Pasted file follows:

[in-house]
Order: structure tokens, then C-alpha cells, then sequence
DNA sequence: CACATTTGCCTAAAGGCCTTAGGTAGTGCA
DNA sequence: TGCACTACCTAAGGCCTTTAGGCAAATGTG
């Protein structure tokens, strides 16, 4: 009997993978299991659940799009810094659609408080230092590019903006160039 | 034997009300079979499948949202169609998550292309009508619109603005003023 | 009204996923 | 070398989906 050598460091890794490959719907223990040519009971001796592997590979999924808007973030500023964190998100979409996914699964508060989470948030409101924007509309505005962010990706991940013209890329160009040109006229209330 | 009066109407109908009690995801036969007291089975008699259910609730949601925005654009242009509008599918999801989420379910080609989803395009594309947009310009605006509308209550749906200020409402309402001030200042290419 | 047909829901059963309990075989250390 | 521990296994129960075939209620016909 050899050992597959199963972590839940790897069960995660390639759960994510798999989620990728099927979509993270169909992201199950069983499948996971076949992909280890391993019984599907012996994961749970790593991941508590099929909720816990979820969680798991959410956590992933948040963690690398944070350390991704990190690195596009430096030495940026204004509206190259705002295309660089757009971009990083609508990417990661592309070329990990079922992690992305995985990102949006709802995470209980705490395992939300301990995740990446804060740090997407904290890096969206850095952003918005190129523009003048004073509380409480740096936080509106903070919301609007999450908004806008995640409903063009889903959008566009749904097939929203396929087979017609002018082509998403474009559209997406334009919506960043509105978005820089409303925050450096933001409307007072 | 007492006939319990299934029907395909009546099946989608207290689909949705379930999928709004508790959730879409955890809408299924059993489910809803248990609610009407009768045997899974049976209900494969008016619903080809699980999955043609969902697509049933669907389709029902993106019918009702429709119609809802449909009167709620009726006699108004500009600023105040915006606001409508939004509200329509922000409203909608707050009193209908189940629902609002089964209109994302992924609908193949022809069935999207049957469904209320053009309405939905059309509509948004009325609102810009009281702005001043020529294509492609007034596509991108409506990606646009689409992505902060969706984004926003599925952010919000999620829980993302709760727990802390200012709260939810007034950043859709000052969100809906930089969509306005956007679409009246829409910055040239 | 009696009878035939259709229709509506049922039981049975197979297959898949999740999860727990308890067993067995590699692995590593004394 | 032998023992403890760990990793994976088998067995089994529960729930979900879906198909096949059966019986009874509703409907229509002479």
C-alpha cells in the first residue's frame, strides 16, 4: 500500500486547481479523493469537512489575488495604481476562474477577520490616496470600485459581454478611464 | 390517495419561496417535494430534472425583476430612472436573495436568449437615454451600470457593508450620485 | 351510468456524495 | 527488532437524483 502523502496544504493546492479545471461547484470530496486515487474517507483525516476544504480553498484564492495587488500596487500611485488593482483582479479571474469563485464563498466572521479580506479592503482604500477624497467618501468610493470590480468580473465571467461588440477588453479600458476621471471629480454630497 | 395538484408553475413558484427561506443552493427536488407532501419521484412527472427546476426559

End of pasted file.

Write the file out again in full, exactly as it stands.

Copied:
[in-house]
Order: structure tokens, then C-alpha cells, then sequence
DNA sequence: CACATTTGCCTAAAGGCCTTAGGTAGTGCA
DNA sequence: TGCACTACCTAAGGCCTTTAGGCAAATGTG
């Protein structure tokens, strides 16, 4: 009997993978299991659940799009810094659609408080230092590019903006160039 | 034997009300079979499948949202169609998550292309009508619109603005003023 | 009204996923 | 070398989906 050598460091890794490959719907223990040519009971001796592997590979999924808007973030500023964190998100979409996914699964508060989470948030409101924007509309505005962010990706991940013209890329160009040109006229209330 | 009066109407109908009690995801036969007291089975008699259910609730949601925005654009242009509008599918999801989420379910080609989803395009594309947009310009605006509308209550749906200020409402309402001030200042290419 | 047909829901059963309990075989250390 | 521990296994129960075939209620016909 050899050992597959199963972590839940790897069960995660390639759960994510798999989620990728099927979509993270169909992201199950069983499948996971076949992909280890391993019984599907012996994961749970790593991941508590099929909720816990979820969680798991959410956590992933948040963690690398944070350390991704990190690195596009430096030495940026204004509206190259705002295309660089757009971009990083609508990417990661592309070329990990079922992690992305995985990102949006709802995470209980705490395992939300301990995740990446804060740090997407904290890096969206850095952003918005190129523009003048004073509380409480740096936080509106903070919301609007999450908004806008995640409903063009889903959008566009749904097939929203396929087979017609002018082509998403474009559209997406334009919506960043509105978005820089409303925050450096933001409307007072 | 007492006939319990299934029907395909009546099946989608207290689909949705379930999928709004508790959730879409955890809408299924059993489910809803248990609610009407009768045997899974049976209900494969008016619903080809699980999955043609969902697509049933669907389709029902993106019918009702429709119609809802449909009167709620009726006699108004500009600023105040915006606001409508939004509200329509922000409203909608707050009193209908189940629902609002089964209109994302992924609908193949022809069935999207049957469904209320053009309405939905059309509509948004009325609102810009009281702005001043020529294509492609007034596509991108409506990606646009689409992505902060969706984004926003599925952010919000999620829980993302709760727990802390200012709260939810007034950043859709000052969100809906930089969509306005956007679409009246829409910055040239 | 009696009878035939259709229709509506049922039981049975197979297959898949999740999860727990308890067993067995590699692995590593004394 | 032998023992403890760990990793994976088998067995089994529960729930979900879906198909096949059966019986009874509703409907229509002479």
C-alpha cells in the first residue's frame, strides 16, 4: 500500500486547481479523493469537512489575488495604481476562474477577520490616496470600485459581454478611464 | 390517495419561496417535494430534472425583476430612472436573495436568449437615454451600470457593508450620485 | 351510468456524495 | 527488532437524483 502523502496544504493546492479545471461547484470530496486515487474517507483525516476544504480553498484564492495587488500596487500611485488593482483582479479571474469563485464563498466572521479580506479592503482604500477624497467618501468610493470590480468580473465571467461588440477588453479600458476621471471629480454630497 | 395538484408553475413558484427561506443552493427536488407532501419521484412527472427546476426559